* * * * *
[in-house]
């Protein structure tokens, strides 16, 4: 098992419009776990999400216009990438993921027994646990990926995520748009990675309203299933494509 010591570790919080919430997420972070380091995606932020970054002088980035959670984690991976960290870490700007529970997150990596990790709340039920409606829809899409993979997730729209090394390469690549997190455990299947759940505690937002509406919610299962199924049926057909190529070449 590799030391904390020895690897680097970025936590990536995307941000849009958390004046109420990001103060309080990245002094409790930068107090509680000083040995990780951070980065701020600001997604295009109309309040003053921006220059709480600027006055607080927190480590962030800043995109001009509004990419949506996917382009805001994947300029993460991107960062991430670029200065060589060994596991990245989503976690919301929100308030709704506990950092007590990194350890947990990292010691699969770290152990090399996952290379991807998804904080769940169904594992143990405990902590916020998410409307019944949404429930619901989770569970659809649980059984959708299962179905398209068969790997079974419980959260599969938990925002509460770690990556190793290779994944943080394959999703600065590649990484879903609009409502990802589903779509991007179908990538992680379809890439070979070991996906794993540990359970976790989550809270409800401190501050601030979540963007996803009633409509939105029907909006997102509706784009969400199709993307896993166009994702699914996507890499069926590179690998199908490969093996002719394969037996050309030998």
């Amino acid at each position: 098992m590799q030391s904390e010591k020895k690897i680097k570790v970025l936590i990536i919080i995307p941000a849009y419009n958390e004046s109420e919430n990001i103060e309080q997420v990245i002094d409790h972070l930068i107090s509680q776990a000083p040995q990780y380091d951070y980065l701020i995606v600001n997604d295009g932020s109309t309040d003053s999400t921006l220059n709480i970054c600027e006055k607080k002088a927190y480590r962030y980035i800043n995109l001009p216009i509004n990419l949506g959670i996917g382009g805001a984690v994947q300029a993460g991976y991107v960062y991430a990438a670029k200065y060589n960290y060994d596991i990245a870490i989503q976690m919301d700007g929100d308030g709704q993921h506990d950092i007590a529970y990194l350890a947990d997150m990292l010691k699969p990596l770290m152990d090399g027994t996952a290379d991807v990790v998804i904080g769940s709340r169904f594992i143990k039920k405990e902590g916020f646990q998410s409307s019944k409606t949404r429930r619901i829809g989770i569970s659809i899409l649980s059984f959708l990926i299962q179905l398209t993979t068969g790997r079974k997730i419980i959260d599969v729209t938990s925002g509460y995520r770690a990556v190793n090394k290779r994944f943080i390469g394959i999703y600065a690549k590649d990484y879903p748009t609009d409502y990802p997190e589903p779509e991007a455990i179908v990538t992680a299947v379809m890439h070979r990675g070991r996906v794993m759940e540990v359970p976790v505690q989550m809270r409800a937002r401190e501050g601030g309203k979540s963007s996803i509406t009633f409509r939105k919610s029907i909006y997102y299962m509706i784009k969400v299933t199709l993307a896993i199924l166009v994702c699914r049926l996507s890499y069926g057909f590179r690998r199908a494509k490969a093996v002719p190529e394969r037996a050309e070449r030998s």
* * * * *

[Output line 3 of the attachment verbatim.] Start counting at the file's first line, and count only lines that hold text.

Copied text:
């Amino acid at each position: 098992m590799q030391s904390e010591k020895k690897i680097k570790v970025l936590i990536i919080i995307p941000a849009y419009n958390e004046s109420e919430n990001i103060e309080q997420v990245i002094d409790h972070l930068i107090s509680q776990a000083p040995q990780y380091d951070y980065l701020i995606v600001n997604d295009g932020s109309t309040d003053s999400t921006l220059n709480i970054c600027e006055k607080k002088a927190y480590r962030y980035i800043n995109l001009p216009i509004n990419l949506g959670i996917g382009g805001a984690v994947q300029a993460g991976y991107v960062y991430a990438a670029k200065y060589n960290y060994d596991i990245a870490i989503q976690m919301d700007g929100d308030g709704q993921h506990d950092i007590a529970y990194l350890a947990d997150m990292l010691k699969p990596l770290m152990d090399g027994t996952a290379d991807v990790v998804i904080g769940s709340r169904f594992i143990k039920k405990e902590g916020f646990q998410s409307s019944k409606t949404r429930r619901i829809g989770i569970s659809i899409l649980s059984f959708l990926i299962q179905l398209t993979t068969g790997r079974k997730i419980i959260d599969v729209t938990s925002g509460y995520r770690a990556v190793n090394k290779r994944f943080i390469g394959i999703y600065a690549k590649d990484y879903p748009t609009d409502y990802p997190e589903p779509e991007a455990i179908v990538t992680a299947v379809m890439h070979r990675g070991r996906v794993m759940e540990v359970p976790v505690q989550m809270r409800a937002r401190e501050g601030g309203k979540s963007s996803i509406t009633f409509r939105k919610s029907i909006y997102y299962m509706i784009k969400v299933t199709l993307a896993i199924l166009v994702c699914r049926l996507s890499y069926g057909f590179r690998r199908a494509k490969a093996v002719p190529e394969r037996a050309e070449r030998s």